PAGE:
How has this hotel rated in the past?
- Continental Breakfast
- Meeting rooms/conference facilities
- Minbar in room
- Airport Transportation
- Multilingual staff
TripAdvisor Reviews Zeus Hotel Kahta
Travel Blogs from Kahta
... king Nemrut. A pyramid style tomb with protective statues on the front and back laying virtually in ruin from consecutive earthquakes. Still worshiping the “pagan gods”, the tomb was protected by some of the who's who of the pantheon. Ever present Zeus, Apollo, Fortuna and Hercules and Alsan among others in their animal forms. Entry to the tomb is not permitted but sitting at the top of a peak it makes a great sunset or sunrise spot if ...
... our way back to Adiyaman with a few interesting stops along the way. One of my favorite moments was when we stopped at the Roman bridge across the Euphrates that was built by the emperor Septimius Severus in the 3rd century AD. Although the Euphrates has been diverted in modern times, there is still a small stream of water that snakes its way along the ancient course of the river and passes under the original Roman bridge. It was pretty cool to lay eyes on and cross ...
... artificially heightened by 50 meters using crushed rock. Apparently the mountain's natural 2100 meters were not high enough for his highness. To the king's credit, the crushed rock is conspicuous even from a distance, notably smooth in contrast to the rest of the mountain, so our dear autocrat Antiochus was onto something with his narcissistic tampering. Overall, very impressive stuff for the 1st century BC.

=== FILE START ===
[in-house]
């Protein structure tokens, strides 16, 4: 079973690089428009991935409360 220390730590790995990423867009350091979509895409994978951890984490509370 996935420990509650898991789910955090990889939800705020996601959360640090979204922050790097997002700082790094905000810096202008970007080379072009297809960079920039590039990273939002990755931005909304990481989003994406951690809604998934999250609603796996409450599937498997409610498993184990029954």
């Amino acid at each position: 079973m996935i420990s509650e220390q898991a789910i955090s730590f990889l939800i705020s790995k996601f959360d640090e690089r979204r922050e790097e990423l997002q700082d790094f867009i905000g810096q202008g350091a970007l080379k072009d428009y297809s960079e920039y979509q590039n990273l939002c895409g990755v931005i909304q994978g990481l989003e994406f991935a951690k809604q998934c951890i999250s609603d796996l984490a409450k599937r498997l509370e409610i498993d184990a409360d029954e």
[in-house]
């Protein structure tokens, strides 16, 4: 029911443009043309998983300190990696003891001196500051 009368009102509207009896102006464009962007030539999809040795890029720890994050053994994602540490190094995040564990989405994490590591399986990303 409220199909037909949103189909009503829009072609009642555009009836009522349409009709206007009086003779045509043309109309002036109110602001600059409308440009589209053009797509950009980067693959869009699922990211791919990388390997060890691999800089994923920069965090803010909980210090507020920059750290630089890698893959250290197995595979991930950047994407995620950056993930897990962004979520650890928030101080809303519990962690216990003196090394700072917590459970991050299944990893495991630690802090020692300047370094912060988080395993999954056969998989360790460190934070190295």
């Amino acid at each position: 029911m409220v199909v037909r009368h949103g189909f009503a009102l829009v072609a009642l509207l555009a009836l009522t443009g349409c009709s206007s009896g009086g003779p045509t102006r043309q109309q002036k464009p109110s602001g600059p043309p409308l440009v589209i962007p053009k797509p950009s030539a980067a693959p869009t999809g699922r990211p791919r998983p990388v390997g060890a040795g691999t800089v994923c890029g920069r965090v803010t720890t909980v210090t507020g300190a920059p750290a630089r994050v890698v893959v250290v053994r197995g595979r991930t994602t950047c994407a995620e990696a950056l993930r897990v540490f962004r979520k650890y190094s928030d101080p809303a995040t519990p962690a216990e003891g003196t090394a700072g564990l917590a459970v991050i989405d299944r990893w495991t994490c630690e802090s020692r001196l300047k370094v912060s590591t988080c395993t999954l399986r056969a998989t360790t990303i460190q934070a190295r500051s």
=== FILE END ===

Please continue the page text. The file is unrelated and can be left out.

Though difficult to access for ...
... story is that Abraham would not agree that Nimrod was a god so the king threw him and his poor wife in to a fire which turned in to a pool of water full of sacred fish. The king's men had pretty strong arms because that pool is a long way from the castle walls!
Finally we got to our hotel...dinner at 8pm then trying to sleep with the sounds of celebration (wedding or circumcision feast...no one was sure which) ringing loudly in the ...
... br> I set off on the last 90kms, firm in the belief that I would be enjoying a beer by 7.30pm, oh the misery of my misguidedness. As I turned onto this signed but increasingly alarming back road, it started to dawn on me that I might be in trouble. Firstly, it was not dawn, but instead sunset, and though the views of dusk draping across the valleys behind me were worthy stopping and admiring, it also meant that night would follow day, which it ...